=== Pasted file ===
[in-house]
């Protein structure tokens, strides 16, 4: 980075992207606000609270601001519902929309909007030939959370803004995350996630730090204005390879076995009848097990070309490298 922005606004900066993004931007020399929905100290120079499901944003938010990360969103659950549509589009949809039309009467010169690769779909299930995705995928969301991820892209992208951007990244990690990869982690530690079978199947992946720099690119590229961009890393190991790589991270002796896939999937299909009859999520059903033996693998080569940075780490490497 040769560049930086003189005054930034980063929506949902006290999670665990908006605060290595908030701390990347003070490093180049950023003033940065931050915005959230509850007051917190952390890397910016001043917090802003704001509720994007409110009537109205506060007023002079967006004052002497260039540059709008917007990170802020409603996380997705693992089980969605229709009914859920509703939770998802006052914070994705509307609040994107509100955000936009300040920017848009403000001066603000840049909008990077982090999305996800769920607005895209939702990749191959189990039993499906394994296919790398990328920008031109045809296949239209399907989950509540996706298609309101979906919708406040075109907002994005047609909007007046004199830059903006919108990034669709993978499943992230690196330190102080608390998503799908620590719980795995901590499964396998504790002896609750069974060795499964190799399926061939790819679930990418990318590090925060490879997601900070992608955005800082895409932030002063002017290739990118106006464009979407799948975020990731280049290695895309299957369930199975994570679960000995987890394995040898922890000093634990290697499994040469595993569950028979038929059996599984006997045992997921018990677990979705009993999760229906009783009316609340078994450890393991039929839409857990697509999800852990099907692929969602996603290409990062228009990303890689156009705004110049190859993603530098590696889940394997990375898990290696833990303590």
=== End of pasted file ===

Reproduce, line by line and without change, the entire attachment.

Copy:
[in-house]
């Protein structure tokens, strides 16, 4: 980075992207606000609270601001519902929309909007030939959370803004995350996630730090204005390879076995009848097990070309490298 922005606004900066993004931007020399929905100290120079499901944003938010990360969103659950549509589009949809039309009467010169690769779909299930995705995928969301991820892209992208951007990244990690990869982690530690079978199947992946720099690119590229961009890393190991790589991270002796896939999937299909009859999520059903033996693998080569940075780490490497 040769560049930086003189005054930034980063929506949902006290999670665990908006605060290595908030701390990347003070490093180049950023003033940065931050915005959230509850007051917190952390890397910016001043917090802003704001509720994007409110009537109205506060007023002079967006004052002497260039540059709008917007990170802020409603996380997705693992089980969605229709009914859920509703939770998802006052914070994705509307609040994107509100955000936009300040920017848009403000001066603000840049909008990077982090999305996800769920607005895209939702990749191959189990039993499906394994296919790398990328920008031109045809296949239209399907989950509540996706298609309101979906919708406040075109907002994005047609909007007046004199830059903006919108990034669709993978499943992230690196330190102080608390998503799908620590719980795995901590499964396998504790002896609750069974060795499964190799399926061939790819679930990418990318590090925060490879997601900070992608955005800082895409932030002063002017290739990118106006464009979407799948975020990731280049290695895309299957369930199975994570679960000995987890394995040898922890000093634990290697499994040469595993569950028979038929059996599984006997045992997921018990677990979705009993999760229906009783009316609340078994450890393991039929839409857990697509999800852990099907692929969602996603290409990062228009990303890689156009705004110049190859993603530098590696889940394997990375898990290696833990303590």